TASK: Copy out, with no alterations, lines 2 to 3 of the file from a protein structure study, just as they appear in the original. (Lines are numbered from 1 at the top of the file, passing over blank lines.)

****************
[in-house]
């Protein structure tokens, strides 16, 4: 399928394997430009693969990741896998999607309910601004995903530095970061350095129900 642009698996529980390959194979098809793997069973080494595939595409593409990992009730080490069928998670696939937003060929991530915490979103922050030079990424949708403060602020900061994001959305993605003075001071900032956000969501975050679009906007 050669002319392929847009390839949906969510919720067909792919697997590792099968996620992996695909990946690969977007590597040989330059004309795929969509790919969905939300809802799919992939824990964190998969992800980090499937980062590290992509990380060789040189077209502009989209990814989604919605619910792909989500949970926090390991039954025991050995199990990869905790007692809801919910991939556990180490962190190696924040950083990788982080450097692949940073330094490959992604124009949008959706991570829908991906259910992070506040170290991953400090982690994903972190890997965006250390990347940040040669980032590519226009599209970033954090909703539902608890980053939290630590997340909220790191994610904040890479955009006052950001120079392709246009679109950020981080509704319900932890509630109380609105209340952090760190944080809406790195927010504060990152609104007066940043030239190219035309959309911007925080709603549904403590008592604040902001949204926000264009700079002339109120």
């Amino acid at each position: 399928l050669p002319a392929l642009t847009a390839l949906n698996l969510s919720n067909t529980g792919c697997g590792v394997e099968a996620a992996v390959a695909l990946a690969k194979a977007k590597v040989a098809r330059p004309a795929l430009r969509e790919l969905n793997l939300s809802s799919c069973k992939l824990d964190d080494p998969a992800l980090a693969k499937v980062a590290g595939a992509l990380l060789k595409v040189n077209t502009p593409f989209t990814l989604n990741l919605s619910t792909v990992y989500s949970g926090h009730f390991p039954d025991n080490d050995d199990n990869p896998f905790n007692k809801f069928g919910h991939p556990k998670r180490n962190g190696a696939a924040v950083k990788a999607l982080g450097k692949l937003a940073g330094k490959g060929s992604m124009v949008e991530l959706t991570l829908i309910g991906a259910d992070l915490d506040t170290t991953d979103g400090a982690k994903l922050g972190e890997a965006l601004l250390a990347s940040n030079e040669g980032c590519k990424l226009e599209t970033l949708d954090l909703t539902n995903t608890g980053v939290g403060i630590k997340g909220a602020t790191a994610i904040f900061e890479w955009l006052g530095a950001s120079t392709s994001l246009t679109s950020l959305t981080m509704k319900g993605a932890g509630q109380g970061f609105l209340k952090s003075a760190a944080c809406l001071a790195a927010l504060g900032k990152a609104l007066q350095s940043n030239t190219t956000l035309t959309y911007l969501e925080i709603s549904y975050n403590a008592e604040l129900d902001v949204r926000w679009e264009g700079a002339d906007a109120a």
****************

């Protein structure tokens, strides 16, 4: 399928394997430009693969990741896998999607309910601004995903530095970061350095129900 642009698996529980390959194979098809793997069973080494595939595409593409990992009730080490069928998670696939937003060929991530915490979103922050030079990424949708403060602020900061994001959305993605003075001071900032956000969501975050679009906007 050669002319392929847009390839949906969510919720067909792919697997590792099968996620992996695909990946690969977007590597040989330059004309795929969509790919969905939300809802799919992939824990964190998969992800980090499937980062590290992509990380060789040189077209502009989209990814989604919605619910792909989500949970926090390991039954025991050995199990990869905790007692809801919910991939556990180490962190190696924040950083990788982080450097692949940073330094490959992604124009949008959706991570829908991906259910992070506040170290991953400090982690994903972190890997965006250390990347940040040669980032590519226009599209970033954090909703539902608890980053939290630590997340909220790191994610904040890479955009006052950001120079392709246009679109950020981080509704319900932890509630109380609105209340952090760190944080809406790195927010504060990152609104007066940043030239190219035309959309911007925080709603549904403590008592604040902001949204926000264009700079002339109120």
């Amino acid at each position: 399928l050669p002319a392929l642009t847009a390839l949906n698996l969510s919720n067909t529980g792919c697997g590792v394997e099968a996620a992996v390959a695909l990946a690969k194979a977007k590597v040989a098809r330059p004309a795929l430009r969509e790919l969905n793997l939300s809802s799919c069973k992939l824990d964190d080494p998969a992800l980090a693969k499937v980062a590290g595939a992509l990380l060789k595409v040189n077209t502009p593409f989209t990814l989604n990741l919605s619910t792909v990992y989500s949970g926090h009730f390991p039954d025991n080490d050995d199990n990869p896998f905790n007692k809801f069928g919910h991939p556990k998670r180490n962190g190696a696939a924040v950083k990788a999607l982080g450097k692949l937003a940073g330094k490959g060929s992604m124009v949008e991530l959706t991570l829908i309910g991906a259910d992070l915490d506040t170290t991953d979103g400090a982690k994903l922050g972190e890997a965006l601004l250390a990347s940040n030079e040669g980032c590519k990424l226009e599209t970033l949708d954090l909703t539902n995903t608890g980053v939290g403060i630590k997340g909220a602020t790191a994610i904040f900061e890479w955009l006052g530095a950001s120079t392709s994001l246009t679109s950020l959305t981080m509704k319900g993605a932890g509630q109380g970061f609105l209340k952090s003075a760190a944080c809406l001071a790195a927010l504060g900032k990152a609104l007066q350095s940043n030239t190219t956000l035309t959309y911007l969501e925080i709603s549904y975050n403590a008592e604040l129900d902001v949204r926000w679009e264009g700079a002339d906007a109120a």